Some of the best comics come from the simplest ideas. Those ideas that seem to straddle the line between inventive and obvious so delicately, you want to hit yourself for not thinking of it first. Image's Five Ghosts: The Haunting of Fabian Gray by Frank Barbiere and Chris Mooneyham is built around such an idea. The concept is lip-smackingly good: a dashing adventurer is possessed by the spirits of five literary ghosts: Merlin, Robin Hood, Sherlock Holmes, Miyamoto Musashi, and Dracula. You had me at hello, right? Ridiculously simple but still pretty awesome, it's so dumb it's brilliant. And that's an actual compliment, not a backhanded one. But even the greatest idea means nothing if the execution is faulty. So how does Five Ghosts do with a great idea?

Pulp adventure is a genre that has been largely overlooked for the better part of five decades in American comics -- ever since superheroes took over, the genre has slowly dwindled into a niche market with only a few strong examples popping up a couple of times a year. Wishful thinkers like myself keep hoping for a full resurgence of pulp-style stories, but know deep down in our painfully hollow cores that we just have to get our kicks where we can and enjoy the handful of sterling books that show up from time to time.

They're still out there. Right now, we're drooling over ComicsAlliance favorites like IDW's new Rocketeer comics and Francesco Francavilla's Black Beetle. Even though the genre is mostly dead (or slightly alive), there have been some good pulp comics over the last few years. Maybe not enough to fill that desolate hole where joy once lived, but enough books of high quality to at least throw some sand in there or something. Five Ghosts is probably the only one that really seems like it actually could have been created in the heyday of the genre.

Five Ghosts: The Haunting of Fabian Gray is a throwback comic that reaches back long before the days of post-modernism and irony, forgoes deconstruction, and genuinely behaves like a pulp adventure comic magazine. And it never feels like it's just doing an impression, or that its creators were experimenting in styles. From the concept to the cover, it all seems like it could hop into a wayback machine and blend into the newsstands of other eras -- eras when comics were actually on newsstands.

The plot seems like it was ripped out of some anonymous comic book writer's head in 1938. After coming into contact with a magical artifact called "the dreamstone," treasure hunter Fabian Gray (squee!) becomes the vessel for the spirits of the five "literary ghosts": The Wizard, The Archer, The Detective, The Samurai, and The Vampire. Against the backdrop of 1930s Europe, he uses their abilities to hunt for mystical artifacts, desperately trying to find a cure for his cursed twin sister and rid himself of the spirits that possess him.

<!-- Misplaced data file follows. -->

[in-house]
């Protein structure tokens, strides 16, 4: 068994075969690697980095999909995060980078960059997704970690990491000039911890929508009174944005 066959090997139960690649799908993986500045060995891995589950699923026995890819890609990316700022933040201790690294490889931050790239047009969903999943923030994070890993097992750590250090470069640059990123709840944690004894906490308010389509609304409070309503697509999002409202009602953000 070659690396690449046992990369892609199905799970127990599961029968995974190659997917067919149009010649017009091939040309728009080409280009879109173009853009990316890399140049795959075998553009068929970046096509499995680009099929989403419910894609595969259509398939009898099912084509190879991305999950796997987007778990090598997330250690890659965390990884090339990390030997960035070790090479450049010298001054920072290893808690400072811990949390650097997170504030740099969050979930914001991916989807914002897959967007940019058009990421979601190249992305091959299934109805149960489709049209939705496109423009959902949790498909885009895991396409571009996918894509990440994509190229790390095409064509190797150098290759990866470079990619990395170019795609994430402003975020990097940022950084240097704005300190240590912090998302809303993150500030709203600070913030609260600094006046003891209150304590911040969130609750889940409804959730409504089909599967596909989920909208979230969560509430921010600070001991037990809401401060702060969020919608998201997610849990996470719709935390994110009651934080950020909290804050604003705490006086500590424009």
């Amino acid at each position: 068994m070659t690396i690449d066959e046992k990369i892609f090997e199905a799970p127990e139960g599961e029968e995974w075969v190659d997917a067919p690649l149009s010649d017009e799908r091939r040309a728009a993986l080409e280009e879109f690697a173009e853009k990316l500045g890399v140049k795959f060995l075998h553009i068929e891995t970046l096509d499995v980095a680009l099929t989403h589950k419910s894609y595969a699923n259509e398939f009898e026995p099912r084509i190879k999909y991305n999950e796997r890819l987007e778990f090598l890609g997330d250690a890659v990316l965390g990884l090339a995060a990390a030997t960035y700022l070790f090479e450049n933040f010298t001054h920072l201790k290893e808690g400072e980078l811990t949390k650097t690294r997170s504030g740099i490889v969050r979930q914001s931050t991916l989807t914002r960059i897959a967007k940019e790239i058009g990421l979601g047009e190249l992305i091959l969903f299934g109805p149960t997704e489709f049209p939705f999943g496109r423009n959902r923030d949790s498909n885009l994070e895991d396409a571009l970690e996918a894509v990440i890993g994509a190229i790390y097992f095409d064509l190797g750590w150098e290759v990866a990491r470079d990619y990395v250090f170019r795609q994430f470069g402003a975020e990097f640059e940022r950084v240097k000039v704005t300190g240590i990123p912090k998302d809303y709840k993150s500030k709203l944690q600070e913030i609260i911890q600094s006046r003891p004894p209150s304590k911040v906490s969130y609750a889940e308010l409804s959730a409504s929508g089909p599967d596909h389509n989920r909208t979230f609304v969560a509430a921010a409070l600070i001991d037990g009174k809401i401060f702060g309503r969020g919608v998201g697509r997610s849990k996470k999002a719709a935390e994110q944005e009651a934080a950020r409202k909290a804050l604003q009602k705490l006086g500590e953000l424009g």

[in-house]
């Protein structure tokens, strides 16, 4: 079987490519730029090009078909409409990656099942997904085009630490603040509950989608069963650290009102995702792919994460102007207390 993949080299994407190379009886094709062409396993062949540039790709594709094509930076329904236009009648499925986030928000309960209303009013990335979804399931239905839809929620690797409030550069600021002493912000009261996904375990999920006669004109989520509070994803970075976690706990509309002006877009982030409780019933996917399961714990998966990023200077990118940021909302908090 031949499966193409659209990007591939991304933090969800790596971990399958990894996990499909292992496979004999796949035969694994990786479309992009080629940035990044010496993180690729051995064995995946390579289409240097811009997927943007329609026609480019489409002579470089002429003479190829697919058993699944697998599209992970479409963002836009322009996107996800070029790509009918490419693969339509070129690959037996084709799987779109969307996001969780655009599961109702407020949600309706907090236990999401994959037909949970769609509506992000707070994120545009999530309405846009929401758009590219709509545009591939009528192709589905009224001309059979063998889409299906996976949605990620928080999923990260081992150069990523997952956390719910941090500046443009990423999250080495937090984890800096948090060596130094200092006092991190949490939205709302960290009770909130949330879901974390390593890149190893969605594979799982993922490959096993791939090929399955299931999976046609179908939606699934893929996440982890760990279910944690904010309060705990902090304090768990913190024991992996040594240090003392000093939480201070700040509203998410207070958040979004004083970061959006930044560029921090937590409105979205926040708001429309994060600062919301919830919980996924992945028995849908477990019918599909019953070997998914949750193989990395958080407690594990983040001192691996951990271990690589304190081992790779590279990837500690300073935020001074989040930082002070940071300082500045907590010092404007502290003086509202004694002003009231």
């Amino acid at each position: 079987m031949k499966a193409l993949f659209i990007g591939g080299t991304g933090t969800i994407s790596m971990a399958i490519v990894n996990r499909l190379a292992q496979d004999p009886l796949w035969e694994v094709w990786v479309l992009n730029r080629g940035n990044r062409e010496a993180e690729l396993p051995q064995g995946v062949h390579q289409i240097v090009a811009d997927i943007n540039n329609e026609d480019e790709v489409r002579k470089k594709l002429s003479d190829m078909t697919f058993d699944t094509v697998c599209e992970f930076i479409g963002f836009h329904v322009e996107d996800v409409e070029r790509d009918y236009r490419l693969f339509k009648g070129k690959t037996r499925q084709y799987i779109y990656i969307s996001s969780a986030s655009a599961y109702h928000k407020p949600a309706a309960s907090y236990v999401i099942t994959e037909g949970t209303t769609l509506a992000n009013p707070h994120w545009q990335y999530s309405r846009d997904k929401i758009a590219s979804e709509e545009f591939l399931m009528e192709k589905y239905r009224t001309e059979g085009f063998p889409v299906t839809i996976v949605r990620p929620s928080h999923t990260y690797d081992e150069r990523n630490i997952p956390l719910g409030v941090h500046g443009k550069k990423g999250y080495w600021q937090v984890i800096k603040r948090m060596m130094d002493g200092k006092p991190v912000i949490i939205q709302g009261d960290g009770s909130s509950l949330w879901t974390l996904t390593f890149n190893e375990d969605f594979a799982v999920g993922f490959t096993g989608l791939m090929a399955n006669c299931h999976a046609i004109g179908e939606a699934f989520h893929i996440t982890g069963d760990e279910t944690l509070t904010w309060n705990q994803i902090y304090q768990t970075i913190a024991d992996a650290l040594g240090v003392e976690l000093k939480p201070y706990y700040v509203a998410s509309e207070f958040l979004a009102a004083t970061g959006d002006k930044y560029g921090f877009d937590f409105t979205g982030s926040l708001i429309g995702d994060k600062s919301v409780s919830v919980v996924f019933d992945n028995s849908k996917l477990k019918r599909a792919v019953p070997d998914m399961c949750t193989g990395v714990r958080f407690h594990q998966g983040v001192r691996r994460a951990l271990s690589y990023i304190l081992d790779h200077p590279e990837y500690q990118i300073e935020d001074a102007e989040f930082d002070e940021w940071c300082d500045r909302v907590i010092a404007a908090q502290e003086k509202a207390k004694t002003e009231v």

It has everything a classic pulp adventure needs -- a concept that's simultaneously amazing and ridiculous (just what is a "literary ghost?" Wasn't Musashi a real guy?), mystical shenanigans, bi-planes, Nazis, a studious sidekick, African spider tribes, ghostly images of heads floating in empty space, a beautiful, tough-as-nails love interest, and an entire cast that smokes two packs of Lucky Strikes a day. The only thing that would make it feel more authentic is Fredric Wertham's testimony.

Beyond the characters and the plot, the whole execution is decidedly pulpy. The writing adopts several characteristics of older stories without ever seeming like a straight pastiche. The captioning and dialogue reads like an old comic -- it's more polished, more artful, and less cluttered than most adventure comics of the Golden Age, but it has the same feel, like it's borrowing the rhythms and tenor of comics from decades ago. Dialogue that would seem awful anywhere else, i.e. "Ha ha that the best you can do?" just seems to add an authentic feel of un-sophistication.

It's even paced almost like a serial, with several short episodes of four or five pages that each end with a full splash page of an explosion, or a villain laughing maniacally. It's a little herky-jerky at first, but once you get what Barbiere is going for, it's fun, and it works.

But the star of Five Ghosts:The Haunting of Fabian Gray is artist Chris Mooneyham. With a style that could easily be described as classic comics illustration, I genuinely wouldn't be surprised if he's actually from the early sixties and just got stuck in a time vortex that brought him to 2013. Frank Miller is the most obvious influence, and probably the most modern -- everything else looks like Neal Adams, Gil Kane, Joe Kubert, Alex Toth, and a gaggle of EC guys. With a thin, malleable line, good sense of layouts and action, his style seems to ignore everything that's happened in comics art since 1990 -- and yes, that's a good thing. Mooneyham is an early frontrunner for best debut. Does that award category even exist? Let's make one.

Overall, Five Ghosts: The Haunting of Fabian Gray is an exciting new series, with creators who not only clearly love classic pulp adventure, but are able to recreate its novelty and excitement in a genuine way. Fast-paced, exciting, exotic, and comfortingly familiar, it's worth picking up, and available online and in finer comics shops.






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